Caid 60th Anniversary Party

Celebrating 60 years in business


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The Experience

Caid Industries planned a 60th anniversary celebration of T.A. Caid and Sons being in business. Luckily, Kathleen and I were invited to attend. We were happy to get out of the gloom and overcast of Seattle so we flew into town for the party.

Earlier in the day, we were invited to attend a tour of the current Caid Industries manufacturing facility. More information on Caid Industries can be found on their web site

The company has been through (at least) 3 re-brandings since the name included "Caid". First, it was "T. A Caid and Sons, Inc." Later, it was just "Caid and Sons, Inc." and now "Caid Industries". According to the Caid Industries' web site:

Since 1947, CAID Industries, one of the largest specialty manufacturers in the Southwest, has been providing custom design and fabrication, as well as high-volume, repetitive manufacturing, to your design criteria or supplied drawings. CAID provides you with both the expertise and the wide range of services required to solve your most complex problems. At CAID, your project team includes in-house, registered engineers; project managers and design detailers. We stand ready to help you gain or retain your competitive edge. Our five contracting licenses - general engineering contracting, structural steel erection, tank fabrication, ventilation work and sheet metal work - enable us to keep large, complex projects in-house. The result: savings in time and cost. We also hold three ASME Code stamps for shop and field welding of tanks, piping and boilers.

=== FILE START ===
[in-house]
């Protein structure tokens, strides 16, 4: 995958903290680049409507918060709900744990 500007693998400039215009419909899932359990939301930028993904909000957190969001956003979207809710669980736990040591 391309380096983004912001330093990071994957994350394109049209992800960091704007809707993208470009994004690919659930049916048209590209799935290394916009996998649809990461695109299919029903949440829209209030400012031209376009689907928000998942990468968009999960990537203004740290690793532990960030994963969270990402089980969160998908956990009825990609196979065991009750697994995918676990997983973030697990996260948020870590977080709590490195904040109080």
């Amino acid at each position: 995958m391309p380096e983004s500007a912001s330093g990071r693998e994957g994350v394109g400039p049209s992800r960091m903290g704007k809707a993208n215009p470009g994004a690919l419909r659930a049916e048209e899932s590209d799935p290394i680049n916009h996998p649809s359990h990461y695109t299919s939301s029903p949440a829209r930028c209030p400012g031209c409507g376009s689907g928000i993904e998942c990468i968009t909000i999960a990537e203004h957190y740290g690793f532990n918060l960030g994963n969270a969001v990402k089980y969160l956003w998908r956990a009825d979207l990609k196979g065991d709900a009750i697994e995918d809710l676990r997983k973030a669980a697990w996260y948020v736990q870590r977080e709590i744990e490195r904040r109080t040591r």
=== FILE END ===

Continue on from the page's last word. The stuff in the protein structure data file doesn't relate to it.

The objective of the party was several fold. First, it was to celebrate the successful operation of the company. Both past and previous employees were invited to attend. Second, it was to tell the current employees "thanks" for their hard work. Over 200 folks attended the party and by any metric, it was a success. The photos below are what we saw.

This is the front of the old facility, now sold and subsequently leased to several small businesses. When in operation, the public door was on the right with the "front office" operations being the lower right 1/2 of the building. Upstairs was storage, a small planning and estimation office and a lunchroom. In the early, early days the upstairs was our home and contained small living quarters. The name on the building has been painted over with white paint.

This is a side view of the facility looking west. The brick portion of the building was the main office and living quarters. The Quonset hut part was where the acutal work took place and housed all the machinery, raw materials and assembly areas. After the company moved to its current location, the building was carved into 2 facilities. The front brick area was leased as office space and the Quonset hut area was turned into a popular bar called, appropriately enough "The Hut".

Across the street used to be O'Malley's Lumber, now O'Malley's bar and a storage and maintenance facility for the recently installed Old Pueblo Trolley.